Wolfson v. Concannon

Summarized by:

  • Court: 9th Circuit Court of Appeals Archives
  • Area(s) of Law: Constitutional Law
  • Date Filed: 01-27-2016
  • Case #: 11-17634
  • Judge(s)/Court Below: Circuit Judge Gould for the Court; Circuit Judges O’Scannlain, Garber, Fletcher, Tallman, Rawlinson, Callahan, Christen, Hurwitz, and Chief Judge Thomas; Concurrence by Circuit Judge Berzon
  • Full Text Opinion

Restrictions placed on a candidate's ability to solicit for his own campaign and endorse other candidate's campaigns does not violate freedom of association and speech if the regulations are narrowly tailored to the legitimate state interest of safeguarding public confidence in elected officials.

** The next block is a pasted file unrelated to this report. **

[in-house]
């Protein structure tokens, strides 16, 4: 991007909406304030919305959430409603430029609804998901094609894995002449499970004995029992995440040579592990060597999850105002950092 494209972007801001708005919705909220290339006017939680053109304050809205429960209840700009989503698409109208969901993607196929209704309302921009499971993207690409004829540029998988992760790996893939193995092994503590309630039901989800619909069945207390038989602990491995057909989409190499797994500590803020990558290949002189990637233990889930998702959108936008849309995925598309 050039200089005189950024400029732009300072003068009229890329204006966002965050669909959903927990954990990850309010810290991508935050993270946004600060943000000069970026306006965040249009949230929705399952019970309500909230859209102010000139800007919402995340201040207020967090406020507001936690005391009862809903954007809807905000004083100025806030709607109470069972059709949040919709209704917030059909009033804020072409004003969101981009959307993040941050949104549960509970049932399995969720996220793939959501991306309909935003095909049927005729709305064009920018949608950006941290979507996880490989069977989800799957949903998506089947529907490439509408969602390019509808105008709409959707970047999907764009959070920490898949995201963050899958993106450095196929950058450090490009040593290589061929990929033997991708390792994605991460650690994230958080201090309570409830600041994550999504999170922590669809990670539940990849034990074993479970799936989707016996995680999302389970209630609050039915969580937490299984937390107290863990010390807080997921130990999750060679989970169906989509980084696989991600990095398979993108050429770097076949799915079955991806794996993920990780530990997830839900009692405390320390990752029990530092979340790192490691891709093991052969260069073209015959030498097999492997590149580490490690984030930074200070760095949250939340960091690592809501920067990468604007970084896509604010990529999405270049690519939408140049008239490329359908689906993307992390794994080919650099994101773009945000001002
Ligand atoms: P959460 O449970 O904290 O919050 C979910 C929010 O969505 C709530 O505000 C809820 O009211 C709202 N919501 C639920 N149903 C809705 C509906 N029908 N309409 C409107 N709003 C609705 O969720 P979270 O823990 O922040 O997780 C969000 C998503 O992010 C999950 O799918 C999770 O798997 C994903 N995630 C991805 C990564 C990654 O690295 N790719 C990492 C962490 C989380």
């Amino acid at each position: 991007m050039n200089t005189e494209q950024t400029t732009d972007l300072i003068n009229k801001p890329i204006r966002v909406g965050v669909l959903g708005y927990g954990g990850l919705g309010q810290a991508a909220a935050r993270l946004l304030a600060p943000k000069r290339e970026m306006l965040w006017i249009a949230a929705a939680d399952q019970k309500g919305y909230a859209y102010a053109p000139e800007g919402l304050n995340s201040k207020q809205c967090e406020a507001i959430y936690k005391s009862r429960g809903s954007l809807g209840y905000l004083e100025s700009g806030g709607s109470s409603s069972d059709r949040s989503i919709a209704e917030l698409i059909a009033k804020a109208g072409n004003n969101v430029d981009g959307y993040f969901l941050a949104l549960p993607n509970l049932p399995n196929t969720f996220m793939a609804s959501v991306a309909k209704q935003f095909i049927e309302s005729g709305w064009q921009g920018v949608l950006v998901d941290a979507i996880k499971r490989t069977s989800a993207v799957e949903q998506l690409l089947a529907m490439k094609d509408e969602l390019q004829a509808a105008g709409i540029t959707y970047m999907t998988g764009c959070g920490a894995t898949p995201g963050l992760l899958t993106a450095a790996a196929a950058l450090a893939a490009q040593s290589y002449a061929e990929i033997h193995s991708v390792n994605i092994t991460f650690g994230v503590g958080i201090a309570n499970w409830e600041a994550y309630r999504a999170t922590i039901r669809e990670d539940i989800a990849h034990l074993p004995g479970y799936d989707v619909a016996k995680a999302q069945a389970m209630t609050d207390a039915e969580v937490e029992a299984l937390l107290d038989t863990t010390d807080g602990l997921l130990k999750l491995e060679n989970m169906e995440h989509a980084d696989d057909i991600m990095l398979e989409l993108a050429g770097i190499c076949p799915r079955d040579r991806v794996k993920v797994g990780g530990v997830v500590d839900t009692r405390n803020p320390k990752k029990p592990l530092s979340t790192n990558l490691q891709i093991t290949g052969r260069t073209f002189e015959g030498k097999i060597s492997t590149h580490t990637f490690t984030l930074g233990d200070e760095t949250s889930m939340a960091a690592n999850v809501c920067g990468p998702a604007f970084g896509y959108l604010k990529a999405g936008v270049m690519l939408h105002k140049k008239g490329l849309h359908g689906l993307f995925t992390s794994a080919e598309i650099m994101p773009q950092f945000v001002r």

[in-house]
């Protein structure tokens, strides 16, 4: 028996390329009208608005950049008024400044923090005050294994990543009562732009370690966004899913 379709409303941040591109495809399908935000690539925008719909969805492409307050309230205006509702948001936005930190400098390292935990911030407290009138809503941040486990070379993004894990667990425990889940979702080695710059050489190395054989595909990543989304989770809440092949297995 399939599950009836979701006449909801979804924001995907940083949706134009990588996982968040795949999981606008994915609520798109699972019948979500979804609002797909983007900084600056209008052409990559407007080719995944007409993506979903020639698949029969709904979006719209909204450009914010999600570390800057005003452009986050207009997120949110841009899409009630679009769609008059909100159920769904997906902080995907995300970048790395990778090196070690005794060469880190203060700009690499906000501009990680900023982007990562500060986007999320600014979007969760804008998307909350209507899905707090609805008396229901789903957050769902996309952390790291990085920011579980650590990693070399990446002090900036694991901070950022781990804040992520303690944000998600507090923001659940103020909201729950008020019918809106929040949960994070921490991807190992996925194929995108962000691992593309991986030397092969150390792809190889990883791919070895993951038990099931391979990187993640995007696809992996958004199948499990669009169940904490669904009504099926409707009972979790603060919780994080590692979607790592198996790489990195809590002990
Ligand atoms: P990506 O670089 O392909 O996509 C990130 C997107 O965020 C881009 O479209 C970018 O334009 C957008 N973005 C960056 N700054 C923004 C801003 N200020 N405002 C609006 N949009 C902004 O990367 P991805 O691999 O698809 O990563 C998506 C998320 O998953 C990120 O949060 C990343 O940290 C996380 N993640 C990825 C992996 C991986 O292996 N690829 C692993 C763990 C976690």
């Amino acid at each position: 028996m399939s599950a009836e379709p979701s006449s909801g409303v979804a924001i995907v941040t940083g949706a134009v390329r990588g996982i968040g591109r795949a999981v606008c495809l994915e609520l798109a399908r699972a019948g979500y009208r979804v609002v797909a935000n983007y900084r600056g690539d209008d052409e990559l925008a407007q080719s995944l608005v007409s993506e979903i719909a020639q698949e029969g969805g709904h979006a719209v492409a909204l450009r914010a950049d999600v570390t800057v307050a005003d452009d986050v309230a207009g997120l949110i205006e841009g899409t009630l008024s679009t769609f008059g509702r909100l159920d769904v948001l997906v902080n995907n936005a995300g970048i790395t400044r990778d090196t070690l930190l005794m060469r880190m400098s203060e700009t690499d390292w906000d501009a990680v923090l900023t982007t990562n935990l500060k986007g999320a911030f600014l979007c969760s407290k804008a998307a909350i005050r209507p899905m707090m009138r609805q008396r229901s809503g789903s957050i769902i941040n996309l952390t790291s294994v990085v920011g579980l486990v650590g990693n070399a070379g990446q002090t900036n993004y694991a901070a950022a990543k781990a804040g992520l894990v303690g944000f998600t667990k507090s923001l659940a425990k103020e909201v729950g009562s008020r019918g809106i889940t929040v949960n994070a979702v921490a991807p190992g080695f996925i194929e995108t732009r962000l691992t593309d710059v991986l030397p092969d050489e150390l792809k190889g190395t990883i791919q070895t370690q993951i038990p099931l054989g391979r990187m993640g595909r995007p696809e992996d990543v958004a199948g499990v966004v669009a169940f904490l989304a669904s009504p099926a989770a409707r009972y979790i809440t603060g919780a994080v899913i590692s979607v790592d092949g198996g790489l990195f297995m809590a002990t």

In 2009 Randolph Wolfson filed a complaint against the commissioners of the Arizona Commission on Judicial Conduct and the Chief Bar Counsel (the Commission). Wolfson alleges that campaign regulations restricting his ability to personally solicit funds for his own campaign or another’s campaign and to publicly endorse other candidates for public office, or take part in other candidate’s campaigns violated his First Amendment right of association and speech. The district court granted summary judgment for the Commission and found that intermediate scrutiny was the appropriate standard of review. On review the panel found that Arizona’s interest in “safeguarding public confidence in the fairness and integrity of the nation’s elected judges” was compelling. The panel also addressed Wolfson’s complaint alleging that the solicitation restrictions were overbroad and not narrowly tailored to the government’s interest. The panel found that the regulations were narrowly tailored to the state’s interest because it was limited only to methods that could erode public confidence. The panel held that the endorsement regulations were not under inclusive because states are allowed to focus on their most pressing concerns when making regulations. The panel also held that the endorsement regulations were not over inclusive because it was limited only in relation to a candidate’s own campaign. The panel finally held that the endorsement regulations were narrowly tailored because a more extensive recusal record could erode public confidence, exactly what the regulations seek to prevent. AFFIRMED.

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